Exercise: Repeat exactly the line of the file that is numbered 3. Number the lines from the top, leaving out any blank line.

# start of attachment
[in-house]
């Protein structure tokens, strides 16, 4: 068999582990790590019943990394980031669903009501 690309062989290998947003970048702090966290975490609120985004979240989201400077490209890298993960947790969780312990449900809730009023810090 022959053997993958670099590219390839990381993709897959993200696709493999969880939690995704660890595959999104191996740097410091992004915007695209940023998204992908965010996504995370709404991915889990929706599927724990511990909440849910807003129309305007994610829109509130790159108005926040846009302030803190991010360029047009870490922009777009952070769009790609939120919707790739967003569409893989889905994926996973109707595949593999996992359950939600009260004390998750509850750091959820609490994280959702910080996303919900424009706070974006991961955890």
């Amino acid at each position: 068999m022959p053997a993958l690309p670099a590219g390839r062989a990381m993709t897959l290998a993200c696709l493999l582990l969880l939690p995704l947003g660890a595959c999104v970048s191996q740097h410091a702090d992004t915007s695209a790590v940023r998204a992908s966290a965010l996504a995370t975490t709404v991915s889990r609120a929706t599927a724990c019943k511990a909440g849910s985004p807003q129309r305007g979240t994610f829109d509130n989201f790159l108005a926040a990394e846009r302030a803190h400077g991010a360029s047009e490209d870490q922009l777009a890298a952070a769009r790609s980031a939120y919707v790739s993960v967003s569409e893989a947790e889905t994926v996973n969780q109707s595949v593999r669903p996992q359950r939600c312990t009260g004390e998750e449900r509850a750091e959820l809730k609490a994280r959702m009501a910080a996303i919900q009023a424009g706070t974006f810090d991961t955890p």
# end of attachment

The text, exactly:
């Amino acid at each position: 068999m022959p053997a993958l690309p670099a590219g390839r062989a990381m993709t897959l290998a993200c696709l493999l582990l969880l939690p995704l947003g660890a595959c999104v970048s191996q740097h410091a702090d992004t915007s695209a790590v940023r998204a992908s966290a965010l996504a995370t975490t709404v991915s889990r609120a929706t599927a724990c019943k511990a909440g849910s985004p807003q129309r305007g979240t994610f829109d509130n989201f790159l108005a926040a990394e846009r302030a803190h400077g991010a360029s047009e490209d870490q922009l777009a890298a952070a769009r790609s980031a939120y919707v790739s993960v967003s569409e893989a947790e889905t994926v996973n969780q109707s595949v593999r669903p996992q359950r939600c312990t009260g004390e998750e449900r509850a750091e959820l809730k609490a994280r959702m009501a910080a996303i919900q009023a424009g706070t974006f810090d991961t955890p």